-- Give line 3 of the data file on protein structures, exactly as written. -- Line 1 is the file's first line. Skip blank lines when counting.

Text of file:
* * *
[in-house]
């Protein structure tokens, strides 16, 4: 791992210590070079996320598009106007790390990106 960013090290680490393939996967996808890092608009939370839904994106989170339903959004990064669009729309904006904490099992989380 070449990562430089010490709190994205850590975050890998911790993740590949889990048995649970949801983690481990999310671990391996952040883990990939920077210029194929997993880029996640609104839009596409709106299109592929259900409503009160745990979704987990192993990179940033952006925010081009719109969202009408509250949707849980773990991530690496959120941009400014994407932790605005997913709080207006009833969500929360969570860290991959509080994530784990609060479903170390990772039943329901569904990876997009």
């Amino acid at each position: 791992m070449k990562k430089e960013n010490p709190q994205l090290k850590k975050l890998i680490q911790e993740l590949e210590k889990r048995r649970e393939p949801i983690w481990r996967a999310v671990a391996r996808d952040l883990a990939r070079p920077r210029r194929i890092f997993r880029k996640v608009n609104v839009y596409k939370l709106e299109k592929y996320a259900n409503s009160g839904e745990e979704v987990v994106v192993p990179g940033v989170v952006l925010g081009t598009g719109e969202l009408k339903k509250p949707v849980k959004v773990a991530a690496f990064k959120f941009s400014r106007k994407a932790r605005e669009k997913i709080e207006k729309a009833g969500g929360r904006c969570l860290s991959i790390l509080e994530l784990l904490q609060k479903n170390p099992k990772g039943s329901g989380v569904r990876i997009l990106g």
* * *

């Amino acid at each position: 791992m070449k990562k430089e960013n010490p709190q994205l090290k850590k975050l890998i680490q911790e993740l590949e210590k889990r048995r649970e393939p949801i983690w481990r996967a999310v671990a391996r996808d952040l883990a990939r070079p920077r210029r194929i890092f997993r880029k996640v608009n609104v839009y596409k939370l709106e299109k592929y996320a259900n409503s009160g839904e745990e979704v987990v994106v192993p990179g940033v989170v952006l925010g081009t598009g719109e969202l009408k339903k509250p949707v849980k959004v773990a991530a690496f990064k959120f941009s400014r106007k994407a932790r605005e669009k997913i709080e207006k729309a009833g969500g929360r904006c969570l860290s991959i790390l509080e994530l784990l904490q609060k479903n170390p099992k990772g039943s329901g989380v569904r990876i997009l990106g």